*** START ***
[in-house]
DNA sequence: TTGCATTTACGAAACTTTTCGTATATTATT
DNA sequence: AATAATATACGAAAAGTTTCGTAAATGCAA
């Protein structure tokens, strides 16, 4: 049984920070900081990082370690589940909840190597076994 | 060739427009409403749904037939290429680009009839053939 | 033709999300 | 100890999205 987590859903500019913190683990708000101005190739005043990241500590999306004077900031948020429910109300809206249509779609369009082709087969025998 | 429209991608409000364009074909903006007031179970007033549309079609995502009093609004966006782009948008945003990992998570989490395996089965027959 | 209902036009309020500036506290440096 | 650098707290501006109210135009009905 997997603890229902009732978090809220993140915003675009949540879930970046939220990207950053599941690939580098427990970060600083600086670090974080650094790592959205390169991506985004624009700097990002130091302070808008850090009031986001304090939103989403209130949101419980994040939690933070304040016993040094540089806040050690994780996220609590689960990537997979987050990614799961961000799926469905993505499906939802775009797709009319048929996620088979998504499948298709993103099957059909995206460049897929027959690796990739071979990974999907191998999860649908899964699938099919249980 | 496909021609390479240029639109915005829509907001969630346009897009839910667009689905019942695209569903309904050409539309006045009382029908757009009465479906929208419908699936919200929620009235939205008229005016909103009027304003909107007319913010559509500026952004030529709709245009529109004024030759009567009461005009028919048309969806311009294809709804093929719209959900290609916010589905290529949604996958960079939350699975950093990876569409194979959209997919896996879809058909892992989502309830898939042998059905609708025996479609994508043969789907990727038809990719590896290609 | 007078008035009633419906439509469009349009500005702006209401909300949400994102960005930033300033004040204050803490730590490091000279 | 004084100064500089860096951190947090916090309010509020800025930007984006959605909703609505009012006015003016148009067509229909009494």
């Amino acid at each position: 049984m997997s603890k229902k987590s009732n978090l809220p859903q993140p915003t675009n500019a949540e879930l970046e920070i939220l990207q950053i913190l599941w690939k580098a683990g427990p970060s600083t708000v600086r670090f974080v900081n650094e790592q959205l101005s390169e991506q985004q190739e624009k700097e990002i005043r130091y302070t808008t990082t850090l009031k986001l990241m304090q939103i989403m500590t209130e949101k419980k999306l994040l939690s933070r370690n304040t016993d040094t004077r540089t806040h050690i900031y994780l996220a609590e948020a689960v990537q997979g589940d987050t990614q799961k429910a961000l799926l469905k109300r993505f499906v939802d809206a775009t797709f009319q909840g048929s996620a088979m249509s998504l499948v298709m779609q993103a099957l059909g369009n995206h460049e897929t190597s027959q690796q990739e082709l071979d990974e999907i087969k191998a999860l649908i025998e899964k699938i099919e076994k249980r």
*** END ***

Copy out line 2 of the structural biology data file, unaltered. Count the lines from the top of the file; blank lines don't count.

DNA sequence: TTGCATTTACGAAACTTTTCGTATATTATT